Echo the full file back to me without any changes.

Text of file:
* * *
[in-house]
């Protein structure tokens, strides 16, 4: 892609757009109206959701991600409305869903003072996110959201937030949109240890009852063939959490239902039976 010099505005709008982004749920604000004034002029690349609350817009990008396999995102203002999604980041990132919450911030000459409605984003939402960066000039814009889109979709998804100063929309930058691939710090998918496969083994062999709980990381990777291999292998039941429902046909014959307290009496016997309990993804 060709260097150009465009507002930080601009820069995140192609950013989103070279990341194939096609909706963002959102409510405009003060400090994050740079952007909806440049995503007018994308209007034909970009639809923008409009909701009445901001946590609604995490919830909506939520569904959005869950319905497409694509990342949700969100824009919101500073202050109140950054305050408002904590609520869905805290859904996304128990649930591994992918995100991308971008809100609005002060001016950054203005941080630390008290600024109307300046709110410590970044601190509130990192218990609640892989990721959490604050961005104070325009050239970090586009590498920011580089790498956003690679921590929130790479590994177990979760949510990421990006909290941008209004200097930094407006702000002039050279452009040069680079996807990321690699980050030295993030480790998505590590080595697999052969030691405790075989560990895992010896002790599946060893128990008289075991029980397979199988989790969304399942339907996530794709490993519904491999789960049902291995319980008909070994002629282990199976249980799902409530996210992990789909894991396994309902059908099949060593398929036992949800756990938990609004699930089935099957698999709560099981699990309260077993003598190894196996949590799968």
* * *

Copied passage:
[in-house]
């Protein structure tokens, strides 16, 4: 892609757009109206959701991600409305869903003072996110959201937030949109240890009852063939959490239902039976 010099505005709008982004749920604000004034002029690349609350817009990008396999995102203002999604980041990132919450911030000459409605984003939402960066000039814009889109979709998804100063929309930058691939710090998918496969083994062999709980990381990777291999292998039941429902046909014959307290009496016997309990993804 060709260097150009465009507002930080601009820069995140192609950013989103070279990341194939096609909706963002959102409510405009003060400090994050740079952007909806440049995503007018994308209007034909970009639809923008409009909701009445901001946590609604995490919830909506939520569904959005869950319905497409694509990342949700969100824009919101500073202050109140950054305050408002904590609520869905805290859904996304128990649930591994992918995100991308971008809100609005002060001016950054203005941080630390008290600024109307300046709110410590970044601190509130990192218990609640892989990721959490604050961005104070325009050239970090586009590498920011580089790498956003690679921590929130790479590994177990979760949510990421990006909290941008209004200097930094407006702000002039050279452009040069680079996807990321690699980050030295993030480790998505590590080595697999052969030691405790075989560990895992010896002790599946060893128990008289075991029980397979199988989790969304399942339907996530794709490993519904491999789960049902291995319980008909070994002629282990199976249980799902409530996210992990789909894991396994309902059908099949060593398929036992949800756990938990609004699930089935099957698999709560099981699990309260077993003598190894196996949590799968």